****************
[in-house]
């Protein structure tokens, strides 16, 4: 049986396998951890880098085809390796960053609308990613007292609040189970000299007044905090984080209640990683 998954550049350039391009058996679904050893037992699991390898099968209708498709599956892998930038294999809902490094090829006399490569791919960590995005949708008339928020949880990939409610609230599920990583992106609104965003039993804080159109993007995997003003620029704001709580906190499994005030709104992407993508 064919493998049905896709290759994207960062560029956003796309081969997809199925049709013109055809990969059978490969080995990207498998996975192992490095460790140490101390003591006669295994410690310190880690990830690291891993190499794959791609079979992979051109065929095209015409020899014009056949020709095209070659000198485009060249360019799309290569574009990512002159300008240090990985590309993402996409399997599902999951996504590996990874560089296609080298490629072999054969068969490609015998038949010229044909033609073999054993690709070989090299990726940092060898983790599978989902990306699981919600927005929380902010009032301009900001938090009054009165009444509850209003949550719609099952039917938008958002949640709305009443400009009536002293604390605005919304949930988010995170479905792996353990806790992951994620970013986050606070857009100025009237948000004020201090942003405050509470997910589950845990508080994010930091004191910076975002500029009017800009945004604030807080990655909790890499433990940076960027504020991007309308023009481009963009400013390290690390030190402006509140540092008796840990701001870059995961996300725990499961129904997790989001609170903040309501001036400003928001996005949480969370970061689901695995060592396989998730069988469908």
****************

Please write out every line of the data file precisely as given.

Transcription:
[in-house]
């Protein structure tokens, strides 16, 4: 049986396998951890880098085809390796960053609308990613007292609040189970000299007044905090984080209640990683 998954550049350039391009058996679904050893037992699991390898099968209708498709599956892998930038294999809902490094090829006399490569791919960590995005949708008339928020949880990939409610609230599920990583992106609104965003039993804080159109993007995997003003620029704001709580906190499994005030709104992407993508 064919493998049905896709290759994207960062560029956003796309081969997809199925049709013109055809990969059978490969080995990207498998996975192992490095460790140490101390003591006669295994410690310190880690990830690291891993190499794959791609079979992979051109065929095209015409020899014009056949020709095209070659000198485009060249360019799309290569574009990512002159300008240090990985590309993402996409399997599902999951996504590996990874560089296609080298490629072999054969068969490609015998038949010229044909033609073999054993690709070989090299990726940092060898983790599978989902990306699981919600927005929380902010009032301009900001938090009054009165009444509850209003949550719609099952039917938008958002949640709305009443400009009536002293604390605005919304949930988010995170479905792996353990806790992951994620970013986050606070857009100025009237948000004020201090942003405050509470997910589950845990508080994010930091004191910076975002500029009017800009945004604030807080990655909790890499433990940076960027504020991007309308023009481009963009400013390290690390030190402006509140540092008796840990701001870059995961996300725990499961129904997790989001609170903040309501001036400003928001996005949480969370970061689901695995060592396989998730069988469908």